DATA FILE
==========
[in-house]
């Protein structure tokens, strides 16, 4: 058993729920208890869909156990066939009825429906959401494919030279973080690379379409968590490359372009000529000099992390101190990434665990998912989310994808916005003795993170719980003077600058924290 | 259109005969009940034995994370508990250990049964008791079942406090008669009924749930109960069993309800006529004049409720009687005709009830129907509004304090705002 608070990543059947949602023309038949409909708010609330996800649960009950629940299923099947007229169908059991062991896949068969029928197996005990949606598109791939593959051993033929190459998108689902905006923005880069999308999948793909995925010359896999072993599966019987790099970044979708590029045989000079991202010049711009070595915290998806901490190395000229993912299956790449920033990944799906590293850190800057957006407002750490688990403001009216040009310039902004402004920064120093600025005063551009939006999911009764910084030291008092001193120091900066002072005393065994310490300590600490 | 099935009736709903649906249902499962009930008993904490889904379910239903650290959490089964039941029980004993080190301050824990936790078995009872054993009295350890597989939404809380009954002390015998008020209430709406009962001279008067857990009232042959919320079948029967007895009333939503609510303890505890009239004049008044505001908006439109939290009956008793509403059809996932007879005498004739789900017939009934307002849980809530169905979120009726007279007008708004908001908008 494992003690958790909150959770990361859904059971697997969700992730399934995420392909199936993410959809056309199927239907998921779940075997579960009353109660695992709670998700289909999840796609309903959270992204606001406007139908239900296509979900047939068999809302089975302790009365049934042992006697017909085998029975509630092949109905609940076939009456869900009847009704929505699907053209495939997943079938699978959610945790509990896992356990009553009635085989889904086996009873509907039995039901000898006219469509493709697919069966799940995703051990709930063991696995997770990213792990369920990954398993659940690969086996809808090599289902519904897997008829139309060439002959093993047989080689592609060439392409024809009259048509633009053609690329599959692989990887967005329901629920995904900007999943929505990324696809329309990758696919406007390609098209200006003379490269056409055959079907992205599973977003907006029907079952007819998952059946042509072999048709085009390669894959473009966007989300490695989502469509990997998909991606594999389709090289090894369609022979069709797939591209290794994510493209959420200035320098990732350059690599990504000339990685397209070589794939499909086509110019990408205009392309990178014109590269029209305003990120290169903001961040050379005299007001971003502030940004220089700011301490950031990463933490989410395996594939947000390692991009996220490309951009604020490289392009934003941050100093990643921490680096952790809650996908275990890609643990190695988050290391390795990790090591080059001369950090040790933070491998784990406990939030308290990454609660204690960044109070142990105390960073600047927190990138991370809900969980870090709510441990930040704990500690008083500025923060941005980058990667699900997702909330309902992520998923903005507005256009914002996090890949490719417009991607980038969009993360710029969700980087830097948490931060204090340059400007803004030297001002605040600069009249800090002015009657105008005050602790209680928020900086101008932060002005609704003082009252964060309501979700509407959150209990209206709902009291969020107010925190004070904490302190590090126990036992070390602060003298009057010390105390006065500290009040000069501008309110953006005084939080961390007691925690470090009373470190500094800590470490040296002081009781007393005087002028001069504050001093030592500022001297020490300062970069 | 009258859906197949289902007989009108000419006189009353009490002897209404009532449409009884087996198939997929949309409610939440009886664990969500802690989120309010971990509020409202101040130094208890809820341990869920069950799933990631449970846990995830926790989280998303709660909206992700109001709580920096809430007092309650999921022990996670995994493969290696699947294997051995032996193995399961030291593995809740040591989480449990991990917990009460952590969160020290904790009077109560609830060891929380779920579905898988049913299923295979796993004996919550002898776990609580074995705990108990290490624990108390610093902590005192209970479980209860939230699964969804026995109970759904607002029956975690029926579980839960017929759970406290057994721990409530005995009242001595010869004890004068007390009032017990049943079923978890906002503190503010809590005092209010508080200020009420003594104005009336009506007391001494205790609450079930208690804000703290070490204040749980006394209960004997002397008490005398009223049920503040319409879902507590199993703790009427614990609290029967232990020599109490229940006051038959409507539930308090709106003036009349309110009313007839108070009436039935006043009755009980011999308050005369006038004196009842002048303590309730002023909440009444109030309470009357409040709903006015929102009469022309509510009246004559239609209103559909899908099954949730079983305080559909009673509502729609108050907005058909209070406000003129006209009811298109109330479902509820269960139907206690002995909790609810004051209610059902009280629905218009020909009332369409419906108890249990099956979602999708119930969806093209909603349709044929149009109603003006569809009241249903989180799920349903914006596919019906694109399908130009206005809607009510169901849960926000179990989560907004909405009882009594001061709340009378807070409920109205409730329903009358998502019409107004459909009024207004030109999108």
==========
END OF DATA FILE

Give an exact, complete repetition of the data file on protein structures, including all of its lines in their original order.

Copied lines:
[in-house]
């Protein structure tokens, strides 16, 4: 058993729920208890869909156990066939009825429906959401494919030279973080690379379409968590490359372009000529000099992390101190990434665990998912989310994808916005003795993170719980003077600058924290 | 259109005969009940034995994370508990250990049964008791079942406090008669009924749930109960069993309800006529004049409720009687005709009830129907509004304090705002 608070990543059947949602023309038949409909708010609330996800649960009950629940299923099947007229169908059991062991896949068969029928197996005990949606598109791939593959051993033929190459998108689902905006923005880069999308999948793909995925010359896999072993599966019987790099970044979708590029045989000079991202010049711009070595915290998806901490190395000229993912299956790449920033990944799906590293850190800057957006407002750490688990403001009216040009310039902004402004920064120093600025005063551009939006999911009764910084030291008092001193120091900066002072005393065994310490300590600490 | 099935009736709903649906249902499962009930008993904490889904379910239903650290959490089964039941029980004993080190301050824990936790078995009872054993009295350890597989939404809380009954002390015998008020209430709406009962001279008067857990009232042959919320079948029967007895009333939503609510303890505890009239004049008044505001908006439109939290009956008793509403059809996932007879005498004739789900017939009934307002849980809530169905979120009726007279007008708004908001908008 494992003690958790909150959770990361859904059971697997969700992730399934995420392909199936993410959809056309199927239907998921779940075997579960009353109660695992709670998700289909999840796609309903959270992204606001406007139908239900296509979900047939068999809302089975302790009365049934042992006697017909085998029975509630092949109905609940076939009456869900009847009704929505699907053209495939997943079938699978959610945790509990896992356990009553009635085989889904086996009873509907039995039901000898006219469509493709697919069966799940995703051990709930063991696995997770990213792990369920990954398993659940690969086996809808090599289902519904897997008829139309060439002959093993047989080689592609060439392409024809009259048509633009053609690329599959692989990887967005329901629920995904900007999943929505990324696809329309990758696919406007390609098209200006003379490269056409055959079907992205599973977003907006029907079952007819998952059946042509072999048709085009390669894959473009966007989300490695989502469509990997998909991606594999389709090289090894369609022979069709797939591209290794994510493209959420200035320098990732350059690599990504000339990685397209070589794939499909086509110019990408205009392309990178014109590269029209305003990120290169903001961040050379005299007001971003502030940004220089700011301490950031990463933490989410395996594939947000390692991009996220490309951009604020490289392009934003941050100093990643921490680096952790809650996908275990890609643990190695988050290391390795990790090591080059001369950090040790933070491998784990406990939030308290990454609660204690960044109070142990105390960073600047927190990138991370809900969980870090709510441990930040704990500690008083500025923060941005980058990667699900997702909330309902992520998923903005507005256009914002996090890949490719417009991607980038969009993360710029969700980087830097948490931060204090340059400007803004030297001002605040600069009249800090002015009657105008005050602790209680928020900086101008932060002005609704003082009252964060309501979700509407959150209990209206709902009291969020107010925190004070904490302190590090126990036992070390602060003298009057010390105390006065500290009040000069501008309110953006005084939080961390007691925690470090009373470190500094800590470490040296002081009781007393005087002028001069504050001093030592500022001297020490300062970069 | 009258859906197949289902007989009108000419006189009353009490002897209404009532449409009884087996198939997929949309409610939440009886664990969500802690989120309010971990509020409202101040130094208890809820341990869920069950799933990631449970846990995830926790989280998303709660909206992700109001709580920096809430007092309650999921022990996670995994493969290696699947294997051995032996193995399961030291593995809740040591989480449990991990917990009460952590969160020290904790009077109560609830060891929380779920579905898988049913299923295979796993004996919550002898776990609580074995705990108990290490624990108390610093902590005192209970479980209860939230699964969804026995109970759904607002029956975690029926579980839960017929759970406290057994721990409530005995009242001595010869004890004068007390009032017990049943079923978890906002503190503010809590005092209010508080200020009420003594104005009336009506007391001494205790609450079930208690804000703290070490204040749980006394209960004997002397008490005398009223049920503040319409879902507590199993703790009427614990609290029967232990020599109490229940006051038959409507539930308090709106003036009349309110009313007839108070009436039935006043009755009980011999308050005369006038004196009842002048303590309730002023909440009444109030309470009357409040709903006015929102009469022309509510009246004559239609209103559909899908099954949730079983305080559909009673509502729609108050907005058909209070406000003129006209009811298109109330479902509820269960139907206690002995909790609810004051209610059902009280629905218009020909009332369409419906108890249990099956979602999708119930969806093209909603349709044929149009109603003006569809009241249903989180799920349903914006596919019906694109399908130009206005809607009510169901849960926000179990989560907004909405009882009594001061709340009378807070409920109205409730329903009358998502019409107004459909009024207004030109999108």